They do not. We have come to call this the “magically disappearing patriarchy.” You see, from what we can tell, the setting adapts to the needs of a given scene, especially the tonal needs of the scene.

When a scene is dramatic, and dark, and shocking, the setting adapts so that these dark and shocking moments can come to pass, be it a woman being abused, someone being murdered, etc. When a scene is funny, the inconvenient aspects of this misogynistic, fundamentally violent society somehow fade away.

Our favorite example of this came last year when Sam visited Horn Hill. His father had previously been established as a terrifying, abusive figure, and there was nothing in the episode to change that impression either. Well, with one exception: the way the women of Horn Hill behaved. Sam’s mother and sister were sassy, rather assertive, and perfectly willing to stand up to Randyll Tarly at his table to vouch for a wildling woman, who they previously thought was a sex worker. There’s so many reasons this would never happen in the books, or even in an abusive household today, but what it did was sacrifice any sense of realism or patriarchy, if we may, for women standing up for themselves.

Which yeah, we know we sound crazy saying we don’t want women standing up for themselves and defending other women, except for the fact that the shit everyone else goes through on the show only works if women are consistently disempowered in this kind of situation. The world where Sansa gets raped because that’s “what would happen” on a wedding night with Ramsay conflicts with a world where the abusive, martial Randyll Tarly is dressed down by his wife at his own table. And there’s no indication that this is abnormal behavior on her part, by the way. She walks off and Randyll comments on what a “fine woman” she is. Just a few scenes after this, Walder Frey pulls a terrified child bride onto his lap. Why is the “reality of her world” night and day compared to the empowerment at Horn Hill?

We mean… Yahhs queen, but actually how?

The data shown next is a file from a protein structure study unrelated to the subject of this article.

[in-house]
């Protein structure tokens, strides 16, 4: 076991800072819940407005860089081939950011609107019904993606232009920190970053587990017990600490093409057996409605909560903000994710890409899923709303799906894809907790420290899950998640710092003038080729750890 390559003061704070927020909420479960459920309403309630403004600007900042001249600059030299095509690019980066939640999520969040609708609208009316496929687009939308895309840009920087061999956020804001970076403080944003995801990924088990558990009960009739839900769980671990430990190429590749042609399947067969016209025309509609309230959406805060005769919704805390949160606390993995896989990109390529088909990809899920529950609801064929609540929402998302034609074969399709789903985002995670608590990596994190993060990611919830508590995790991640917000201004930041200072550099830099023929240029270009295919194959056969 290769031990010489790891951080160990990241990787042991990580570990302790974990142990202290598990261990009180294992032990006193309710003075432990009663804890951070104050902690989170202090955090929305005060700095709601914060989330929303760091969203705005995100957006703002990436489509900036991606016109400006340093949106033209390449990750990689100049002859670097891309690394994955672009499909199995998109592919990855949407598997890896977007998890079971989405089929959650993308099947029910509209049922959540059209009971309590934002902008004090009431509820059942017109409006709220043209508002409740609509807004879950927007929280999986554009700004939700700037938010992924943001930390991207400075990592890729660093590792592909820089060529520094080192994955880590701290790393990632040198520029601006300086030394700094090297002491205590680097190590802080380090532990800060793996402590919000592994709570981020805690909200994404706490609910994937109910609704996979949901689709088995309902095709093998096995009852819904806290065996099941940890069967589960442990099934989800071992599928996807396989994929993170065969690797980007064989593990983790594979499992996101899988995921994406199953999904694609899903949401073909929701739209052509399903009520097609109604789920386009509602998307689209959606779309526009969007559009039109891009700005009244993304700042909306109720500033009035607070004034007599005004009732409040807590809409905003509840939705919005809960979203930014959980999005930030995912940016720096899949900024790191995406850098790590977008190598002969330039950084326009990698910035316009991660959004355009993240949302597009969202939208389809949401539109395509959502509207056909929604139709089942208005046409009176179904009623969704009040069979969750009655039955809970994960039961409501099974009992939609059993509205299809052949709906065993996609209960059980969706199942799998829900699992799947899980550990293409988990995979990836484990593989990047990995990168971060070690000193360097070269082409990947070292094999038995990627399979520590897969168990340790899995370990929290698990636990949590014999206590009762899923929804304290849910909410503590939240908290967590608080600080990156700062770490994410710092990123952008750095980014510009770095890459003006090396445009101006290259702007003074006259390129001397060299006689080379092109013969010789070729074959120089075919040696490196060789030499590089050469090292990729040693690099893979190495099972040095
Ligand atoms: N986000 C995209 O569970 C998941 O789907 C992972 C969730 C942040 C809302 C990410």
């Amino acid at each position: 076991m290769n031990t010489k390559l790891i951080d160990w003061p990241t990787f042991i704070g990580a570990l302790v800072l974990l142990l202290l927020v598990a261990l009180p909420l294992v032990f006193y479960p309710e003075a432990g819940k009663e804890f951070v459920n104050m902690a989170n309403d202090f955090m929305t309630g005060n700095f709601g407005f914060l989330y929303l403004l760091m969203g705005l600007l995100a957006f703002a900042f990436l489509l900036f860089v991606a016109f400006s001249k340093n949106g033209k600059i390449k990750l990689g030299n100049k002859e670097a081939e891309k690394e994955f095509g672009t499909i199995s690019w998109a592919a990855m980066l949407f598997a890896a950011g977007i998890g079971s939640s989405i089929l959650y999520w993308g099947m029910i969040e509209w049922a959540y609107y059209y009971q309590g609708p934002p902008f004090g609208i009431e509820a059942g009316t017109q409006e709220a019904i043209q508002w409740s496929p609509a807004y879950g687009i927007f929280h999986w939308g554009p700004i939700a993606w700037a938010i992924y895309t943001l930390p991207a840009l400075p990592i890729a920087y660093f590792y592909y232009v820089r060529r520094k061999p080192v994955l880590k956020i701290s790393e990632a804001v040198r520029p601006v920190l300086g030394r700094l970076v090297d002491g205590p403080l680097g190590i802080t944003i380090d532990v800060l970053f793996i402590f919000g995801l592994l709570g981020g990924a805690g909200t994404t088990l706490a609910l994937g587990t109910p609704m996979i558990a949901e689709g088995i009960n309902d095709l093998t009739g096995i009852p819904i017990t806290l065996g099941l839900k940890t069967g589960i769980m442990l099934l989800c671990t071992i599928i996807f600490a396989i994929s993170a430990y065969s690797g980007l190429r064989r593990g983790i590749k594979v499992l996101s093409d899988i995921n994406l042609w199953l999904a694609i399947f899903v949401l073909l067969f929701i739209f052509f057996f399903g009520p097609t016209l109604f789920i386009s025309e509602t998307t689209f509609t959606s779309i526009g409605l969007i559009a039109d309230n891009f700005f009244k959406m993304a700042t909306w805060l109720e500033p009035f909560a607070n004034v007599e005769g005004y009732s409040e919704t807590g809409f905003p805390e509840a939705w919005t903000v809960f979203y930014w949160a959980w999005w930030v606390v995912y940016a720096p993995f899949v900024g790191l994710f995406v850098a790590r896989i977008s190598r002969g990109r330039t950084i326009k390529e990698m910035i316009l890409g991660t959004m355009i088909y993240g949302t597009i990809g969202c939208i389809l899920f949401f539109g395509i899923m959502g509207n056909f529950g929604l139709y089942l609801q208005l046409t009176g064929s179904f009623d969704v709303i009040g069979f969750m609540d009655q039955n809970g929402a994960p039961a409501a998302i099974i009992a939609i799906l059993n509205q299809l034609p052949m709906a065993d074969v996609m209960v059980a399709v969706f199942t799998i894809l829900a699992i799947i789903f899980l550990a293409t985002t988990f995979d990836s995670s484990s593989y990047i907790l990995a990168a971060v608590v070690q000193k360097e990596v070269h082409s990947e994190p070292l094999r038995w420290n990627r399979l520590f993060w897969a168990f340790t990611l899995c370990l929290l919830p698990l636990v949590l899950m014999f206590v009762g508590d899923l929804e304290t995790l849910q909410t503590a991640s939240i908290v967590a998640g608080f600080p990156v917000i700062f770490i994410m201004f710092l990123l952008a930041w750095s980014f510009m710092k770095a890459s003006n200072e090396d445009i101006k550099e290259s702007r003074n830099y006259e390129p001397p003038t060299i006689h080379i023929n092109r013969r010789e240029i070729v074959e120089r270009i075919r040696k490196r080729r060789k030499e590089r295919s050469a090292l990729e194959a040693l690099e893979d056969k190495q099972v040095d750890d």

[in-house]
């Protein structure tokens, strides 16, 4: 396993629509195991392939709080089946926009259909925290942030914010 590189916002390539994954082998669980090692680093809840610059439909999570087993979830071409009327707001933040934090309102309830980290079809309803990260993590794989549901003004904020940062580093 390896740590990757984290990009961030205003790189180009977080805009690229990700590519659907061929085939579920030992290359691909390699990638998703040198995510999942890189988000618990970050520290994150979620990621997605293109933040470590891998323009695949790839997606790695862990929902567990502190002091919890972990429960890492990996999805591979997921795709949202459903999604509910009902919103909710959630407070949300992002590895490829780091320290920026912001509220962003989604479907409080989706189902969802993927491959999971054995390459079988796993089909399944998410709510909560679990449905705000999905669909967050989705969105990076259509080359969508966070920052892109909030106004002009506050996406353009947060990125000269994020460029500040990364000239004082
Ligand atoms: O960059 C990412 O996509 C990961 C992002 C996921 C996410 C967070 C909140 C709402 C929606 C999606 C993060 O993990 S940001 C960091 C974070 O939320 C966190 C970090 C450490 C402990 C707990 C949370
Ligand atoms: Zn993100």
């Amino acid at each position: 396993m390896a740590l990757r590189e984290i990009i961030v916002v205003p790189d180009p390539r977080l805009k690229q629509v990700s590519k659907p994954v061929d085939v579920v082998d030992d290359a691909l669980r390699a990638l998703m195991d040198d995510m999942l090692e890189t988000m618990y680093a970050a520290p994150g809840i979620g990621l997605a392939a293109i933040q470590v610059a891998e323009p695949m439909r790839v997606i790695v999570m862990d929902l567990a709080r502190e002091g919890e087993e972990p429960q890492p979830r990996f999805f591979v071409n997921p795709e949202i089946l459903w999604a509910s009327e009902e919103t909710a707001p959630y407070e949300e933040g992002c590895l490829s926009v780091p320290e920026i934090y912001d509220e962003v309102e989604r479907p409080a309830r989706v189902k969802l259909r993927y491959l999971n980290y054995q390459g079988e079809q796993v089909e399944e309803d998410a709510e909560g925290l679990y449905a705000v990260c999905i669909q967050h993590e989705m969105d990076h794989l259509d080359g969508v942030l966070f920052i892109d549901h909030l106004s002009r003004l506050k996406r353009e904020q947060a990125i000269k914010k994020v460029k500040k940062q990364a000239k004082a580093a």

The big trouble with this is, of course, that there’s a space for apology for any woman who suffers. If Sam’s mother is free to stand up to a completely terrifying guy, then why couldn’t Sansa have asserted herself more to prevent that stupid marriage-for-revenge plot? How can any woman’s challenge of the patriarchy truly mean anything when the writers don’t seem to understand what the patriarchy is and how it actually affects human beings?

Don’t even get us started on the Dothraki. 

#2. Characterizations are Inconsistent

Once again, we aren’t talking about as adaptations. It’s true, these characters are so wildly different from their source material counterparts that we have an entire system of nicknames devoted to separating them in our minds, but that’s for another day.

Rather, we mean that characterizations are inconsistent against each other. Sometimes it’s just a matter of season-to-season resets. However, for some poor characters, we actually have no clue how they’re going to behave in a given scene because it’s based entirely on the needs of the plot.

Cersei is our favorite example, because she amuses us the most. For the large bulk of the show, she was portrayed as a rather reasonable woman. She had her moments of horribleness, like in “Blackwater”, and we were often times told how awful she was by everyone else around her (especially Tyrion). But from at least Season 4 onwards it’s really hard to view her actions as particularly bad. Sure, she pushed for Tyrion’s execution more than the audience would have preferred, but at the same time, there was no indication that she wasn’t sincere in her belief that he poisoned Joffrey. Additionally, Cersei’s entire plotline seemed to revolve around getting unbelievably negative feedback just for being a [somewhat] politically ambitious woman, while her son was being actively abused by Margaery, the Tyrells were twirling their mustaches at her, and she received a threatening snake-in-the-box message from Dorne that demonstrated her daughter’s life was in danger.